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China just ruled out allowing same-sex marriage

Reiss Smith August 21, 2019
A close-up of a same-sex couple holding hands, one has a rainbow ribbon wrapped around their wrist

A same-sex couple hold hands during an LGBT+ rights event in Hong Kon. (Philip Fong/Getty)

China has confirmed that marriage equality is not on the cards for its 1.4 billion-strong population.

Since neighbouring Taiwan became the first country in Asia to legalise same-sex marriage, China has faced continuing pressure to extend marriage rights to LGBT+ people.

But on Wednesday, August 21, a parliamentary spokesperson confirmed that the Chineese parliament will not be following suit.

Zang Tiewei, spokesman for parliament’s legal affairs commission, told reporters that Chinese law describes marriage as  between a man and a woman.

“This rule suits our country’s national condition and historical and cultural traditions,” Tiewei said, according to Reuters.

This rule suits our country’s cultural traditions.

“As far as I know, the vast majority of countries in the world do not recognise the legalisation of same-sex marriage.”

Equal marriages are recognised in 27 countries, according to the Council on Foreign Relations, but remain banned throughout most of Asia, Africa and Eastern Europe.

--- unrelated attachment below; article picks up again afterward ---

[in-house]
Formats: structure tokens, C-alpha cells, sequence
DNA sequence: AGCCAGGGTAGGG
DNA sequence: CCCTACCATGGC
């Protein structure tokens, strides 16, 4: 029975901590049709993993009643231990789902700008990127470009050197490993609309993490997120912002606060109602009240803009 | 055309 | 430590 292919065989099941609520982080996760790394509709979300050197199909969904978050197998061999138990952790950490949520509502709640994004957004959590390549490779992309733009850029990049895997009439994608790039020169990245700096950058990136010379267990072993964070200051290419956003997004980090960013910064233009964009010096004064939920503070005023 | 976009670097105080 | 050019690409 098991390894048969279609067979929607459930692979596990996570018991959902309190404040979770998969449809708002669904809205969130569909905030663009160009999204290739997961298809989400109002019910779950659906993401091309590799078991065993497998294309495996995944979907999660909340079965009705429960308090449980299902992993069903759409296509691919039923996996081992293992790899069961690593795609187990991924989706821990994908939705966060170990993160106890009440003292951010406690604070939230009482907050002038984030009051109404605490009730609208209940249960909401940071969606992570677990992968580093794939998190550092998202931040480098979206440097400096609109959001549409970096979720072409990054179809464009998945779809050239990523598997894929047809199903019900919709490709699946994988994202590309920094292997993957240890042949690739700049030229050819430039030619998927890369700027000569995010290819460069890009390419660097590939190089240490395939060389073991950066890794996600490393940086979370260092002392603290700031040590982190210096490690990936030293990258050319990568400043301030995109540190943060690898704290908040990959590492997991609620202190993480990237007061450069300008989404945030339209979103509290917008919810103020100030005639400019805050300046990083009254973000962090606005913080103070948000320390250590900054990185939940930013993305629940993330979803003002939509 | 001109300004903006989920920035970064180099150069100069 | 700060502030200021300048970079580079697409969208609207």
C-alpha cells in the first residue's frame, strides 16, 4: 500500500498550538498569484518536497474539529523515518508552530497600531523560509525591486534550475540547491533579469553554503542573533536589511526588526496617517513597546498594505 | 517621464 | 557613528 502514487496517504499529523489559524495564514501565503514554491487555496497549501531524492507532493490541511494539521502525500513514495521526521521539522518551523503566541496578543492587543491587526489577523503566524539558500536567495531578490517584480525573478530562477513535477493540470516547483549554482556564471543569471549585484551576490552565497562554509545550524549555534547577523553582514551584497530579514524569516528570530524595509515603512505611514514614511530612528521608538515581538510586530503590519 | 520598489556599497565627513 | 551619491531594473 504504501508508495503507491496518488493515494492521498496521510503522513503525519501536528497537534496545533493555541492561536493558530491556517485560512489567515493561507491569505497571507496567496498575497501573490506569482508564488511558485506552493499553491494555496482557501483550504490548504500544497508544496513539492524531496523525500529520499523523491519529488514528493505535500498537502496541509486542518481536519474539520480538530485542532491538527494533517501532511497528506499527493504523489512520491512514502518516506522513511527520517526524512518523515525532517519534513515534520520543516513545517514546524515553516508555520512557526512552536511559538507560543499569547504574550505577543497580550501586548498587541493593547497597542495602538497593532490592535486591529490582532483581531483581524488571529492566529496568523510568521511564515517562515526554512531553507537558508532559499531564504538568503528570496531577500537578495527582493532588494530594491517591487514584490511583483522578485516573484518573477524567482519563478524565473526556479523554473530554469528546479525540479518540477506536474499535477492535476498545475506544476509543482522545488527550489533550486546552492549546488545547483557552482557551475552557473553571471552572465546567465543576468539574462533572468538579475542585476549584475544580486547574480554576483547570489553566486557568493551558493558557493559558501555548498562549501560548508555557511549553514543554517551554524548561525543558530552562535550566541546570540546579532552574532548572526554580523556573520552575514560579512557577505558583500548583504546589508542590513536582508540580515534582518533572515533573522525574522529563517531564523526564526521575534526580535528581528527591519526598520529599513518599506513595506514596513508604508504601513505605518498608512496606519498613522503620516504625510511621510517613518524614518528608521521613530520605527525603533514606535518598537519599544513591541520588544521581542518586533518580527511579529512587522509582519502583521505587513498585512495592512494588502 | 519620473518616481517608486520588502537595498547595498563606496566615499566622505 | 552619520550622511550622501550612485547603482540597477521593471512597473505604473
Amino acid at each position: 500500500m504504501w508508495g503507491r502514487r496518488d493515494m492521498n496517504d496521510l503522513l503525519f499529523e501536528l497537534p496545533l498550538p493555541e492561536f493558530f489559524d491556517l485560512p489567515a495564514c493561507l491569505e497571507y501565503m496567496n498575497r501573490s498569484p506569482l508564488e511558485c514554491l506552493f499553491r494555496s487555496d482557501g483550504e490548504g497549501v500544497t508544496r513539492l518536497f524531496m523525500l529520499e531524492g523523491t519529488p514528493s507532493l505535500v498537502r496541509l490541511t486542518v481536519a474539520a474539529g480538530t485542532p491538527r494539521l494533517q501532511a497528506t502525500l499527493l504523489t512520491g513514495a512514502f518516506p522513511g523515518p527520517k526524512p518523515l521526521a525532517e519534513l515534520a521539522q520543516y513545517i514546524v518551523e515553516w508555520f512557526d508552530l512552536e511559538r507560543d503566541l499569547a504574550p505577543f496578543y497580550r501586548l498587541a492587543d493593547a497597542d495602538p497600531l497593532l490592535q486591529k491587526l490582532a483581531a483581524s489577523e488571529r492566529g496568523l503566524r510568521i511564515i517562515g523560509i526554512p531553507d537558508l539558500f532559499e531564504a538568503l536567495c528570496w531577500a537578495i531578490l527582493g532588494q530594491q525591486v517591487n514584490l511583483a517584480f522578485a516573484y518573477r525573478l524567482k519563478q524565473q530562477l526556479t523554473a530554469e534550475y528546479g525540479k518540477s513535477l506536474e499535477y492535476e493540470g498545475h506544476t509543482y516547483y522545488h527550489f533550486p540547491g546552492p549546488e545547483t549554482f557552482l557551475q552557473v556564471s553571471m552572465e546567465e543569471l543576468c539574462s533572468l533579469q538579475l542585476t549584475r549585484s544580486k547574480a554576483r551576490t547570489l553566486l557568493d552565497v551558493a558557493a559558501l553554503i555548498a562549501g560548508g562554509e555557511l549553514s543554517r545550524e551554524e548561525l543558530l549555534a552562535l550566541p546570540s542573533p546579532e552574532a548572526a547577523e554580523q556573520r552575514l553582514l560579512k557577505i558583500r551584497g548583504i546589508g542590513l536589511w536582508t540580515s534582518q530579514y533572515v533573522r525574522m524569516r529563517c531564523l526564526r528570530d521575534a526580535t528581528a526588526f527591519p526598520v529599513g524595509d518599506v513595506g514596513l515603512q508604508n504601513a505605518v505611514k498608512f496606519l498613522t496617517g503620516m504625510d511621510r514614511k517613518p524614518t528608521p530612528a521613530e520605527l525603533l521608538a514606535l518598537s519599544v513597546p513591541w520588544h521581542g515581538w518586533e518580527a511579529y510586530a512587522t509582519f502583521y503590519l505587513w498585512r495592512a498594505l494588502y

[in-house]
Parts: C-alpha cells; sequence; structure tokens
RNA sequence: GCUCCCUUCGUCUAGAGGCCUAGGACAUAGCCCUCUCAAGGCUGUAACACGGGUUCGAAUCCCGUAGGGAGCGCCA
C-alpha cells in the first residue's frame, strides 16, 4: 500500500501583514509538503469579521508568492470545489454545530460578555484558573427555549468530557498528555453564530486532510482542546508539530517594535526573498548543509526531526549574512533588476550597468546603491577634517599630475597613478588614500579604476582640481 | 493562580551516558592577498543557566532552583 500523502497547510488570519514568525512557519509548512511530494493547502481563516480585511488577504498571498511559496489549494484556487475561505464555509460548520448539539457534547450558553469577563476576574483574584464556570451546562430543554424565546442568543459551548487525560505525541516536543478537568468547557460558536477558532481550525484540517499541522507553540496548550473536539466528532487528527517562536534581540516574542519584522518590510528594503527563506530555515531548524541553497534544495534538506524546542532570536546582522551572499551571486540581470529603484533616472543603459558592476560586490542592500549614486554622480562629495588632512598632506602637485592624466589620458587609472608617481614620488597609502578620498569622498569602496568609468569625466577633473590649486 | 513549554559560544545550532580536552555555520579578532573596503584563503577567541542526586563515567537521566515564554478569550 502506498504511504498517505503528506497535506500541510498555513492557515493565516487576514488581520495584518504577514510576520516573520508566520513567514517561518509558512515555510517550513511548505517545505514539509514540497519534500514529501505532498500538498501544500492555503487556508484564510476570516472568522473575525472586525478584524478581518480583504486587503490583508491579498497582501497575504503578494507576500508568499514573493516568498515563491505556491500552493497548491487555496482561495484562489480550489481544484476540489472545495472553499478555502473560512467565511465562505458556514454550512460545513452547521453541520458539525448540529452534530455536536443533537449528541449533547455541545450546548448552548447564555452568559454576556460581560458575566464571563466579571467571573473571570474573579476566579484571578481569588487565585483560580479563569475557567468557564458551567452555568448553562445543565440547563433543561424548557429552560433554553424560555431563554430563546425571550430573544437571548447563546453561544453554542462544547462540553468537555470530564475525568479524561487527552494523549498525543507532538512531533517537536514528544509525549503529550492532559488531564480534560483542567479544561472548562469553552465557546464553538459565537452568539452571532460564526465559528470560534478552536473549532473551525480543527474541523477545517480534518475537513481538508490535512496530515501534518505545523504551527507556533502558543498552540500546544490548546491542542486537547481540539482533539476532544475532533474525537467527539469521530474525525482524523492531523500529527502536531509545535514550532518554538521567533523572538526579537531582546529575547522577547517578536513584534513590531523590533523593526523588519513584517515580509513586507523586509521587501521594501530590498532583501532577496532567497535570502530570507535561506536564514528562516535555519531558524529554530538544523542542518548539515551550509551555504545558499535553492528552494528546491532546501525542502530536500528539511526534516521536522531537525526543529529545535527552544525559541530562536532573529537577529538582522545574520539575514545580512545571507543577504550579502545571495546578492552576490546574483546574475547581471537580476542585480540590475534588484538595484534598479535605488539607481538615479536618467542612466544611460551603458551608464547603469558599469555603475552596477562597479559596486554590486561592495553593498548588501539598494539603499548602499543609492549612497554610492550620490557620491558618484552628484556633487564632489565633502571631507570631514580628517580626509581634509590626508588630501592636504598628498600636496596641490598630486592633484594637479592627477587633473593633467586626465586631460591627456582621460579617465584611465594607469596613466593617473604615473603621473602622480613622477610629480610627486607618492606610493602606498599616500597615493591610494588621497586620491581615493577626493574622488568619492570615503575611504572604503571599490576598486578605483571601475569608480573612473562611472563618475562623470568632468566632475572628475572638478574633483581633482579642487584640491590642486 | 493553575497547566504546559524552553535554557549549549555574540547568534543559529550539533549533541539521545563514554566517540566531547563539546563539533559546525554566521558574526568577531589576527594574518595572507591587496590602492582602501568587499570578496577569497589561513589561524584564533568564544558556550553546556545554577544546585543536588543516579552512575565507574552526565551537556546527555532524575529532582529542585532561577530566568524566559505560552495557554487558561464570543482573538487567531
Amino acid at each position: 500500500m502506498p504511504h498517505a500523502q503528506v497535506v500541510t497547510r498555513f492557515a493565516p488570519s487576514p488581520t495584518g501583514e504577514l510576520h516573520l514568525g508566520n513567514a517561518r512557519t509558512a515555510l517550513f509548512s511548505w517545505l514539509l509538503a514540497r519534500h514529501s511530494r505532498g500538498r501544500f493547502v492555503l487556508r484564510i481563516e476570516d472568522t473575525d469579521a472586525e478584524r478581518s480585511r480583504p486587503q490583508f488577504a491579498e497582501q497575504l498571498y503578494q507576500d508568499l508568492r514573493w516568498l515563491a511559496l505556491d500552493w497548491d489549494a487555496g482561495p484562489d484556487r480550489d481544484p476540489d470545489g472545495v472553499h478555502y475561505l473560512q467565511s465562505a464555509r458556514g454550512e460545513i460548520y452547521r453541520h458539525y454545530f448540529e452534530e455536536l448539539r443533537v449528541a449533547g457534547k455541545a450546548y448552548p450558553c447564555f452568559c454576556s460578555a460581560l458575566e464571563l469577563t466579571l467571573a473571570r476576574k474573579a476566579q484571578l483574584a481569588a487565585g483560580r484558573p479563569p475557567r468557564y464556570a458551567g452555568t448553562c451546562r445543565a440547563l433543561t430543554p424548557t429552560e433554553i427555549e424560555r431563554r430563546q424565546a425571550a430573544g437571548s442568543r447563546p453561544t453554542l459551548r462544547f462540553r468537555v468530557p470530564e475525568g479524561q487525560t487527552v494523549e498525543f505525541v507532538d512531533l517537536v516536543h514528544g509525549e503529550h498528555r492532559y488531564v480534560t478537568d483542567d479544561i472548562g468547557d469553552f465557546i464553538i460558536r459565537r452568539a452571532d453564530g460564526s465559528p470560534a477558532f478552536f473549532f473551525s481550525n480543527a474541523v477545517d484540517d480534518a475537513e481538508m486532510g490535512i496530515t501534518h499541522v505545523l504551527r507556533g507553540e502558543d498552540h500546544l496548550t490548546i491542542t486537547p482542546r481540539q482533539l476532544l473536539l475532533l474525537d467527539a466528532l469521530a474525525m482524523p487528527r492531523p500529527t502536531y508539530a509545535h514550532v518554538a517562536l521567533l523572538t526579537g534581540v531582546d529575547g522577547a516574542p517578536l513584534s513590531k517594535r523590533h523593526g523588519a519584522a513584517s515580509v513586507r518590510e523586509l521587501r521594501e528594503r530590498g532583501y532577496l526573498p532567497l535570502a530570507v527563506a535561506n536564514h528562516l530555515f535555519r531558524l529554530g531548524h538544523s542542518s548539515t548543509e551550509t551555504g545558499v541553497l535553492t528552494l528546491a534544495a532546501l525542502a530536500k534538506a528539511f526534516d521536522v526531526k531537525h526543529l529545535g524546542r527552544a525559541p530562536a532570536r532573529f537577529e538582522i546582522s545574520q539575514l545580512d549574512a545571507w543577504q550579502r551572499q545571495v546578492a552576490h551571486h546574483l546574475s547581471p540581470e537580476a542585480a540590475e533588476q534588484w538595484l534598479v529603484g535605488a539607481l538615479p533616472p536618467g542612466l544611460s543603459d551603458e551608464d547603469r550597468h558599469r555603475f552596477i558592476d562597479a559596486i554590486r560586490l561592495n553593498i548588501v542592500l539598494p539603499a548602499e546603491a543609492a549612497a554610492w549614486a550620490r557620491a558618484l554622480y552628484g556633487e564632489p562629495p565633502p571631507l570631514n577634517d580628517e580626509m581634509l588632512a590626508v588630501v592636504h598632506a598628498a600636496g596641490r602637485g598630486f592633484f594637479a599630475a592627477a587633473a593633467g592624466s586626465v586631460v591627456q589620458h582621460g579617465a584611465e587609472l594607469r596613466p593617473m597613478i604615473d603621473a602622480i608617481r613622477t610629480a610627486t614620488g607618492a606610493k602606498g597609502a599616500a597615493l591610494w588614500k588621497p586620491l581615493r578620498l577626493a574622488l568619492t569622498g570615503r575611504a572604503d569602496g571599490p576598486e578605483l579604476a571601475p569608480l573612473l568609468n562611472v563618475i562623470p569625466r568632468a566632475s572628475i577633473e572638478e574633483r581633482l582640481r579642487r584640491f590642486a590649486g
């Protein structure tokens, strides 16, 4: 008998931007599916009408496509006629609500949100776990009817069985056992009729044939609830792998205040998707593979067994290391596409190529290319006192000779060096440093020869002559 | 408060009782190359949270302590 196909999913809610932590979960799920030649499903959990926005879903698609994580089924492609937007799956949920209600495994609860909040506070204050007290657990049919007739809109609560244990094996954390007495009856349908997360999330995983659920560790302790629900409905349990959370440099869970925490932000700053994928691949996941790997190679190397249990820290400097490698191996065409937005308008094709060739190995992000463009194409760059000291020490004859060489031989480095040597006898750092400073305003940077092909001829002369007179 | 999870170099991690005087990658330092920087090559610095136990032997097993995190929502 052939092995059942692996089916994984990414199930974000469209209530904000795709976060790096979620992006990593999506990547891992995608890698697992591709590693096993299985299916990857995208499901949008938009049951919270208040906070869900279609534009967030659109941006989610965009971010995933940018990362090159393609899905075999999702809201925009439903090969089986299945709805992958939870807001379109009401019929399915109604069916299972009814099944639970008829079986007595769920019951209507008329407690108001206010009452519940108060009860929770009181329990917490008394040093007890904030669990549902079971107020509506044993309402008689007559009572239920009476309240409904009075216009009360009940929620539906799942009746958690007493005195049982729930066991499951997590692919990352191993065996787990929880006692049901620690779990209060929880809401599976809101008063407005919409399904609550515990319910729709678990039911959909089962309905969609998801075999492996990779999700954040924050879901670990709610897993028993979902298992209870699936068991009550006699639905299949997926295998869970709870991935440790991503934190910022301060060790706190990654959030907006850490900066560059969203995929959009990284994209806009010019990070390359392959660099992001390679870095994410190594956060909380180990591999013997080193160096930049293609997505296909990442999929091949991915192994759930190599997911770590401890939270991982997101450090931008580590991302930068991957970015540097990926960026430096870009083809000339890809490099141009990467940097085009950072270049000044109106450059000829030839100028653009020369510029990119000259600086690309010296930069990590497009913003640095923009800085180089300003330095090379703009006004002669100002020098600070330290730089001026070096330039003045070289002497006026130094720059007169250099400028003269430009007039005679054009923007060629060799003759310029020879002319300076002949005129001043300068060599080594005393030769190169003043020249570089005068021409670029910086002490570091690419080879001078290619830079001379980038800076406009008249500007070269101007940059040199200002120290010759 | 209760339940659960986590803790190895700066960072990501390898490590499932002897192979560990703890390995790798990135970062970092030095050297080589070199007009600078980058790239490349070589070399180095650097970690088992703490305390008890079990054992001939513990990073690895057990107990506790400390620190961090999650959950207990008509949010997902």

LGBT+ rights in China are stunted.

Same-sex relationships have been legal in China since 1997, although homosexuality remained on an official list of mental disorders until 2001.

Since then, the Chinese government has stalled on any further advancements to LGBT+ rights, and is said to have a policy of “not encouraging, not discouraging and not promoting.”

According to Outright International, “discrimination against LGBT people continues to be written into many different areas of law in China”.

LGBT+ couples are not recognised as families, and there is specific law against male rape.

Trans people are still considered to have a mental illness and must win the consent of their families before they can medically transition.

According to Amnesty International, this leads some young trans people to take drastic and unsafe action, taking backstreet hormones or even attempting surgery on themselves.

“China is failing transgender people,” said Doriane Lau, China researcher at Amnesty.

“Discriminatory laws and policies have left many people feeling they have no choice but to risk their lives by performing extremely dangerous surgery on themselves and seeking unsafe hormone drugs on the black market.”

More: Asia, China, same-sex marriafe

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